A guide for fasting during Ramadan
In preparation for Ramadan later this month, Lecturer, FdSc Nursing Associate Safina Bibi provides tips to help students and staff to keep healthy and well while fasting.
Lecturer, FdSc Nursing Associate
The month of Ramadan this year begins on Tuesday 13 April or Wednesday 14 April, subject to sighting of the moon. Muslims follow the lunar calendar which means these dates can vary.
This month is particularly important for Muslims across the world as it is a holy month of religious reflection and fasting. This spiritual month encourages engagement in good deeds, from acts of charity to practising forgiveness and showing kindness.
The month also completes one of the Five Pillars of Islam. Those exempt from fasting are children, the elderly, the sick or people with long-term health conditions such as diabetes, those travelling long distances, and women who are menstruating, pregnant or breastfeeding.
Those fasting cannot eat during daylight hours (between dawn and sunset), which means a typical day without food and water will be around 14 hours. Managing work and academic commitments while fasting can be a challenge. With lockdown restrictions easing but uncertainties still remaining, we find ourselves making adjustments again this year.
If you’re fasting this year, here are some top tips to support staff and students during academic studies to keep healthy and well.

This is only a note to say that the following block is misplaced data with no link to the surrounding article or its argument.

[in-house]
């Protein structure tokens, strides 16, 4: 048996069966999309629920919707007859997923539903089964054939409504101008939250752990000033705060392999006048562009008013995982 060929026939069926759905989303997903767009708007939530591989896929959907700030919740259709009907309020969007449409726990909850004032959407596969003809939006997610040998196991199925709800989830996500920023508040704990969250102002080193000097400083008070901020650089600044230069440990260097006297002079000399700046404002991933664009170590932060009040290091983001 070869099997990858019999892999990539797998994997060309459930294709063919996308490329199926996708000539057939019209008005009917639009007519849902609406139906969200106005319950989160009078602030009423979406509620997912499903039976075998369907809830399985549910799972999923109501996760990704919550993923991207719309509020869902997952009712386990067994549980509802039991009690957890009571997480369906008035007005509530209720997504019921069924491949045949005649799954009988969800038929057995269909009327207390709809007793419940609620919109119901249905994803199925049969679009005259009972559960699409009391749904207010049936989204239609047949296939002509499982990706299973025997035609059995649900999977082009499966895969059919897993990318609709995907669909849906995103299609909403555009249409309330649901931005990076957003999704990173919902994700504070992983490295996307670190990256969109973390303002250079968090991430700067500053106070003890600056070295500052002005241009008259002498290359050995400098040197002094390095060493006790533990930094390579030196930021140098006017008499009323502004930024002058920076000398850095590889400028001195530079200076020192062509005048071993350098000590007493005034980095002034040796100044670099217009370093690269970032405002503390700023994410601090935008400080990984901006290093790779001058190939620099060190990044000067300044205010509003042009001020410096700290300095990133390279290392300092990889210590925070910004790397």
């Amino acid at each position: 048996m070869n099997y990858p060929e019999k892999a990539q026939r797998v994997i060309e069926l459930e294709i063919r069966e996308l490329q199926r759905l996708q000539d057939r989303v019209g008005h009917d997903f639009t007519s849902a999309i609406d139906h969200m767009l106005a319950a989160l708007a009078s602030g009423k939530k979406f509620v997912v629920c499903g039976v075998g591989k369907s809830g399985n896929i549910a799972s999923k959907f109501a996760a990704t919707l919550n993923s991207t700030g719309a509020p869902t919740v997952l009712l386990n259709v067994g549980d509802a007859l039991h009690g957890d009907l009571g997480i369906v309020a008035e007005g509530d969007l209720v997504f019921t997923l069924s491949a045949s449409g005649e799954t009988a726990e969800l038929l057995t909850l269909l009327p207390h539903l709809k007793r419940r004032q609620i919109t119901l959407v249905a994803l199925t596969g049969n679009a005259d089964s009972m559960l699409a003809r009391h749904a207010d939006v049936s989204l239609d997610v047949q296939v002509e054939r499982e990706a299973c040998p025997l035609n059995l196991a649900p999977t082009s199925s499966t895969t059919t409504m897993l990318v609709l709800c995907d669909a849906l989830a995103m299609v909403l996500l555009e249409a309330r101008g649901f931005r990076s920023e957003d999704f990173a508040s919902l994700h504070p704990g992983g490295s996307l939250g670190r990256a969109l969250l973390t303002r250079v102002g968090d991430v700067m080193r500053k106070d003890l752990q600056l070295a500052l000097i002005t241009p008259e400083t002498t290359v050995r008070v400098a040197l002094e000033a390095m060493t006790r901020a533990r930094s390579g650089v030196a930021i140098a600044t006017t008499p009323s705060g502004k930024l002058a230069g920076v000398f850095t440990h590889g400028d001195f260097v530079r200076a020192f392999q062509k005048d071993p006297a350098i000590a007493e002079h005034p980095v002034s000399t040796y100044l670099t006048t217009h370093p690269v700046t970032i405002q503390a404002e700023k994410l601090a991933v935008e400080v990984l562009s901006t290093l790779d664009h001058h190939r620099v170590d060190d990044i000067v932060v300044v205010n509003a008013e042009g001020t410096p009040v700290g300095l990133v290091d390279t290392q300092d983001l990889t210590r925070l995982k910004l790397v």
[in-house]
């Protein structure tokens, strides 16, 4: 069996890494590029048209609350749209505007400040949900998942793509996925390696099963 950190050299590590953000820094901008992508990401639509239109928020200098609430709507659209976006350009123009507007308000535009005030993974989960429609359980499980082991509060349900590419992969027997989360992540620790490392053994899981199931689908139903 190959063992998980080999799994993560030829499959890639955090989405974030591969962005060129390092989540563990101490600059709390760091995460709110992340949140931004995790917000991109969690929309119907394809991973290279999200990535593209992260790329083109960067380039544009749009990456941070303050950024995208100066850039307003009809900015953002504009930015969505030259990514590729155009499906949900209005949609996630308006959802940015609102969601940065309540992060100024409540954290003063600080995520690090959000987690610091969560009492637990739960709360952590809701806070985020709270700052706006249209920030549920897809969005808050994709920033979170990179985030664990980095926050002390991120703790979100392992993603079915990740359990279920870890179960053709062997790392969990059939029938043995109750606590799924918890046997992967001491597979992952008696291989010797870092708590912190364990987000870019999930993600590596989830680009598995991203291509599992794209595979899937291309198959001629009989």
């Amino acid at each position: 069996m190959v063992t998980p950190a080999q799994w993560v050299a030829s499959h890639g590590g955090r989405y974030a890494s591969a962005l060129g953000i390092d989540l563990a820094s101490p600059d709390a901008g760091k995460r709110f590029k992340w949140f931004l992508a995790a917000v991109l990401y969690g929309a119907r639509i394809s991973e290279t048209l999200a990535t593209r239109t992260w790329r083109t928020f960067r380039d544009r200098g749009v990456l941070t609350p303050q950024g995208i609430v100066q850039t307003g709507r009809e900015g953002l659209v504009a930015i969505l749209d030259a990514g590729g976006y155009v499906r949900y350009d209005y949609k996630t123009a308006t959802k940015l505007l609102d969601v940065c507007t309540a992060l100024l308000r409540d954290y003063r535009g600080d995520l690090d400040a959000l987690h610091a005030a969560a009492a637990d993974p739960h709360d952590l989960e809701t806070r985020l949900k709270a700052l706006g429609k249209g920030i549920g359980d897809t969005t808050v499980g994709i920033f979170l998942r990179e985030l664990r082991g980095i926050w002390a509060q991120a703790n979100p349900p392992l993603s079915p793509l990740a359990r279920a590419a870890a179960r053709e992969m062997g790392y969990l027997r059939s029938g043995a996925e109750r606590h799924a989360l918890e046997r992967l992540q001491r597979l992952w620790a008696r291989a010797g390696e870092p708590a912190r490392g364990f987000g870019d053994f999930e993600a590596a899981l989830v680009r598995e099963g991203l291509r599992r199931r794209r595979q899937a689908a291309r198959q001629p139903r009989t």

Let others know
Observing Ramadan may not be visible while being taught online, so make it easy – let your colleagues know you are observing Ramadan as this may help to discuss any adjustments required.
Take regular breaks
Fasting can affect people in different ways; for example, some people may be quieter or seem tired at times. Factor in regular breaks during online learning and include a stretch or even mindfulness to combat any tiredness. Make use of the chat function during meetings if you feel less inclined to participate in conversations verbally.
Stick to a routine
Try to be disciplined about your eating and sleeping habits. Hunger can make our bodies crave things that may not necessarily be good for our bodies when it is time to eat and drink again. The British Nutrition Foundation has guidance to ‘A Healthy Ramadan’, which is useful and suggests a good balanced meal at iftaar (opening of fast) to provide you with key nutrients that the body needs.
This month may also see you making adjustments to your sleep patterns to accommodate for night prayers alongside waking up for suhur (pre-dawn meal). There is such a short window between iftaar and suhur which may impact on how alert you feel in the morning. One tip is to factor in a day nap or period of rest after online learning.
Drink plenty of water
Drinks lots of water throughout the period when you are not fasting to keep hydrated, to avoid headaches and help with tiredness. I cannot stress the importance of this enough.
Exercise – yes that is correct! Feeling tired during Ramadan is inevitable due to lack of water and food intake. Therefore, plan exercise activities accordingly. Light exercise, like a walk, gardening or cycling, can all help with increasing blood circulation and improve mental wellbeing.
While this is not a comprehensive list of all the things you can do to keep well during Ramadan, just remember BCU has support systems in place to support and guide you during this month.
Students can visit BCU’s Student Support iCity page for healthcare, mental health and wellbeing, disability, and faith and spiritual support.
From me to you, I hope you all have a blessed period of self-reflection and fasting during Ramadan.
This information was put together by Lecturer Foundation Degree Science (FdSc) Nursing Associate (Higher Apprenticeship) Safina Bibi and should not be interpreted as official University policy.